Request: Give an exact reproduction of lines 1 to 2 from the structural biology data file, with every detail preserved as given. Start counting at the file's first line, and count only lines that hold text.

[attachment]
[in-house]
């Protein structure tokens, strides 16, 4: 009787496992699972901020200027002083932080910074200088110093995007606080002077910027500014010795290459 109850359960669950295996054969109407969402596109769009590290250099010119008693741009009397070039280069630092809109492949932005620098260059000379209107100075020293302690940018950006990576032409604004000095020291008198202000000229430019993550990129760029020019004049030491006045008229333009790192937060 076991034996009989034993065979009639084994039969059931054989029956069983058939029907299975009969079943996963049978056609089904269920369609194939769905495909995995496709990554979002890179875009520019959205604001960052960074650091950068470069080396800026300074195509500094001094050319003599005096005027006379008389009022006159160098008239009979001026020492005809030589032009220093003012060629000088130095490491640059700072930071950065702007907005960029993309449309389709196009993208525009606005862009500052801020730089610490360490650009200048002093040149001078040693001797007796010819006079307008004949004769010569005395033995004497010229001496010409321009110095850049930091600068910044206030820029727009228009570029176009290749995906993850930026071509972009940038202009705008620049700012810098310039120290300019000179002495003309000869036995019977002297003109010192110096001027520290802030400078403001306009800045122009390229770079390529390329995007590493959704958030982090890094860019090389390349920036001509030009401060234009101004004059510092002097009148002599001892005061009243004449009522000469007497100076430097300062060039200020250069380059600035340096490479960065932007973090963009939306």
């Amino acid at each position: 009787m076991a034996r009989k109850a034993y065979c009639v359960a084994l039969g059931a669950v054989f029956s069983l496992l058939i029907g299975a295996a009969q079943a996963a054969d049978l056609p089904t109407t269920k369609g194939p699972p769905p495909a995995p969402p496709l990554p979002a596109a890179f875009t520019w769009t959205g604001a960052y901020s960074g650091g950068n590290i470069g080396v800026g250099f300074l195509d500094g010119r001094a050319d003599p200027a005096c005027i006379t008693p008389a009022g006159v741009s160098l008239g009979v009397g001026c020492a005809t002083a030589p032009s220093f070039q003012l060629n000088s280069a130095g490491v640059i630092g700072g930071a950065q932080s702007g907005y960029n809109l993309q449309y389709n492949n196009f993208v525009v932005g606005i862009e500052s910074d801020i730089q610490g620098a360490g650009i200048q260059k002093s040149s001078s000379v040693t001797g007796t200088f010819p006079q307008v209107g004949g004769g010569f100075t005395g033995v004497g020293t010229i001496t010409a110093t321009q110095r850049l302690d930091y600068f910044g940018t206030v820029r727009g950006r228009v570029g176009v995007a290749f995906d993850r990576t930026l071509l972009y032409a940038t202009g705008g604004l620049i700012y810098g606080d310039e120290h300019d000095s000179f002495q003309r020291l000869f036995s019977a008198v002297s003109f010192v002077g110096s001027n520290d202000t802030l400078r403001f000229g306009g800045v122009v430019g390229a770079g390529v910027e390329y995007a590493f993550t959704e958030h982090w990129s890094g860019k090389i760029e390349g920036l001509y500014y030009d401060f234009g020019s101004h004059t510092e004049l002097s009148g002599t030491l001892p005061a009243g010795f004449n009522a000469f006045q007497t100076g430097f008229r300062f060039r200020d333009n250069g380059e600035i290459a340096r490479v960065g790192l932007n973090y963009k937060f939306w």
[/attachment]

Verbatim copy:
[in-house]
């Protein structure tokens, strides 16, 4: 009787496992699972901020200027002083932080910074200088110093995007606080002077910027500014010795290459 109850359960669950295996054969109407969402596109769009590290250099010119008693741009009397070039280069630092809109492949932005620098260059000379209107100075020293302690940018950006990576032409604004000095020291008198202000000229430019993550990129760029020019004049030491006045008229333009790192937060 076991034996009989034993065979009639084994039969059931054989029956069983058939029907299975009969079943996963049978056609089904269920369609194939769905495909995995496709990554979002890179875009520019959205604001960052960074650091950068470069080396800026300074195509500094001094050319003599005096005027006379008389009022006159160098008239009979001026020492005809030589032009220093003012060629000088130095490491640059700072930071950065702007907005960029993309449309389709196009993208525009606005862009500052801020730089610490360490650009200048002093040149001078040693001797007796010819006079307008004949004769010569005395033995004497010229001496010409321009110095850049930091600068910044206030820029727009228009570029176009290749995906993850930026071509972009940038202009705008620049700012810098310039120290300019000179002495003309000869036995019977002297003109010192110096001027520290802030400078403001306009800045122009390229770079390529390329995007590493959704958030982090890094860019090389390349920036001509030009401060234009101004004059510092002097009148002599001892005061009243004449009522000469007497100076430097300062060039200020250069380059600035340096490479960065932007973090963009939306």